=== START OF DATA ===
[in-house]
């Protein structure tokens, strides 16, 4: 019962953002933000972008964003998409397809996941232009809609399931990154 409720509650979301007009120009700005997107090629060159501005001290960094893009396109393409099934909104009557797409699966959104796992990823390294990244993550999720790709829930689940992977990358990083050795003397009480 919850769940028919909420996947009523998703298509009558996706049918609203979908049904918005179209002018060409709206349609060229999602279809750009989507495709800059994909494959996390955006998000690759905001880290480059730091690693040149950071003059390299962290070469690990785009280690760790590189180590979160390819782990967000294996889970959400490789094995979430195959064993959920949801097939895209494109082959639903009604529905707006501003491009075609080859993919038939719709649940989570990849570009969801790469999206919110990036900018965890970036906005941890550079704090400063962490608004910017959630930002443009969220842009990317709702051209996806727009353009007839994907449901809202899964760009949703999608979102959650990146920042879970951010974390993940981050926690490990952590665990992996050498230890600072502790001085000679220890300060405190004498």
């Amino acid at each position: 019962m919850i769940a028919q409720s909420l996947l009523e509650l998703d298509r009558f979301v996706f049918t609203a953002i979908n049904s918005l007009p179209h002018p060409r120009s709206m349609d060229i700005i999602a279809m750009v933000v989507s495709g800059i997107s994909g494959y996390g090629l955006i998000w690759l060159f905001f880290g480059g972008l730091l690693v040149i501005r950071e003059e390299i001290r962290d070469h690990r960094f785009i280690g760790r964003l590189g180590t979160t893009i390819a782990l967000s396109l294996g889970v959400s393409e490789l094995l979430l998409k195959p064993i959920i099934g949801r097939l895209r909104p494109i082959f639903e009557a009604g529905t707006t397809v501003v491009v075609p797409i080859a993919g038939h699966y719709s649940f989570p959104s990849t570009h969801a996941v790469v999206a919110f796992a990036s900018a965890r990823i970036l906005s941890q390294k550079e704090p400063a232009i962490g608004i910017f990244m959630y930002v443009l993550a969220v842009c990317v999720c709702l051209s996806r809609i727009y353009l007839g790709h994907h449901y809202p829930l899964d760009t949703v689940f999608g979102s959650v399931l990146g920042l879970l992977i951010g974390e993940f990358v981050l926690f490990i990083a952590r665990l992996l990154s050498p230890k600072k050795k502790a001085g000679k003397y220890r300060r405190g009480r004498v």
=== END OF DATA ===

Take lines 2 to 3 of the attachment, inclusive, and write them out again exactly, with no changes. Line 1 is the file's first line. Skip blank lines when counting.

């Protein structure tokens, strides 16, 4: 019962953002933000972008964003998409397809996941232009809609399931990154 409720509650979301007009120009700005997107090629060159501005001290960094893009396109393409099934909104009557797409699966959104796992990823390294990244993550999720790709829930689940992977990358990083050795003397009480 919850769940028919909420996947009523998703298509009558996706049918609203979908049904918005179209002018060409709206349609060229999602279809750009989507495709800059994909494959996390955006998000690759905001880290480059730091690693040149950071003059390299962290070469690990785009280690760790590189180590979160390819782990967000294996889970959400490789094995979430195959064993959920949801097939895209494109082959639903009604529905707006501003491009075609080859993919038939719709649940989570990849570009969801790469999206919110990036900018965890970036906005941890550079704090400063962490608004910017959630930002443009969220842009990317709702051209996806727009353009007839994907449901809202899964760009949703999608979102959650990146920042879970951010974390993940981050926690490990952590665990992996050498230890600072502790001085000679220890300060405190004498």
């Amino acid at each position: 019962m919850i769940a028919q409720s909420l996947l009523e509650l998703d298509r009558f979301v996706f049918t609203a953002i979908n049904s918005l007009p179209h002018p060409r120009s709206m349609d060229i700005i999602a279809m750009v933000v989507s495709g800059i997107s994909g494959y996390g090629l955006i998000w690759l060159f905001f880290g480059g972008l730091l690693v040149i501005r950071e003059e390299i001290r962290d070469h690990r960094f785009i280690g760790r964003l590189g180590t979160t893009i390819a782990l967000s396109l294996g889970v959400s393409e490789l094995l979430l998409k195959p064993i959920i099934g949801r097939l895209r909104p494109i082959f639903e009557a009604g529905t707006t397809v501003v491009v075609p797409i080859a993919g038939h699966y719709s649940f989570p959104s990849t570009h969801a996941v790469v999206a919110f796992a990036s900018a965890r990823i970036l906005s941890q390294k550079e704090p400063a232009i962490g608004i910017f990244m959630y930002v443009l993550a969220v842009c990317v999720c709702l051209s996806r809609i727009y353009l007839g790709h994907h449901y809202p829930l899964d760009t949703v689940f999608g979102s959650v399931l990146g920042l879970l992977i951010g974390e993940f990358v981050l926690f490990i990083a952590r665990l992996l990154s050498p230890k600072k050795k502790a001085g000679k003397y220890r300060r405190g009480r004498v």